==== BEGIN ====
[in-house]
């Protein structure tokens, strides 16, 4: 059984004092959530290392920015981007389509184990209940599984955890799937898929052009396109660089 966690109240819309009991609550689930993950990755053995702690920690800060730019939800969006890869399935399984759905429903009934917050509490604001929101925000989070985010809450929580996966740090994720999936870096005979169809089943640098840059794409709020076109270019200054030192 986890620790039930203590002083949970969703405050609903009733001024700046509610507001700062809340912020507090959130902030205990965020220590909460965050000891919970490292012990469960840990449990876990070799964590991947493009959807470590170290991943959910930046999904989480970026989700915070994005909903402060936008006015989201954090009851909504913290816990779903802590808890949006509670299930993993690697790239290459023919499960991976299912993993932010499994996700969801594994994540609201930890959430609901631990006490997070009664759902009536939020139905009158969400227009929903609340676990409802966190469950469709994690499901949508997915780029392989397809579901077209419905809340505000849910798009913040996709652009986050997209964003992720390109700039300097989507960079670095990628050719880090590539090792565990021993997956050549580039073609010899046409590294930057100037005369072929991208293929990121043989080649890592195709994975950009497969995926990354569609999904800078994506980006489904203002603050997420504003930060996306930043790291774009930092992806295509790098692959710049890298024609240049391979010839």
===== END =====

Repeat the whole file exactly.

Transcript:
[in-house]
């Protein structure tokens, strides 16, 4: 059984004092959530290392920015981007389509184990209940599984955890799937898929052009396109660089 966690109240819309009991609550689930993950990755053995702690920690800060730019939800969006890869399935399984759905429903009934917050509490604001929101925000989070985010809450929580996966740090994720999936870096005979169809089943640098840059794409709020076109270019200054030192 986890620790039930203590002083949970969703405050609903009733001024700046509610507001700062809340912020507090959130902030205990965020220590909460965050000891919970490292012990469960840990449990876990070799964590991947493009959807470590170290991943959910930046999904989480970026989700915070994005909903402060936008006015989201954090009851909504913290816990779903802590808890949006509670299930993993690697790239290459023919499960991976299912993993932010499994996700969801594994994540609201930890959430609901631990006490997070009664759902009536939020139905009158969400227009929903609340676990409802966190469950469709994690499901949508997915780029392989397809579901077209419905809340505000849910798009913040996709652009986050997209964003992720390109700039300097989507960079670095990628050719880090590539090792565990021993997956050549580039073609010899046409590294930057100037005369072929991208293929990121043989080649890592195709994975950009497969995926990354569609999904800078994506980006489904203002603050997420504003930060996306930043790291774009930092992806295509790098692959710049890298024609240049391979010839």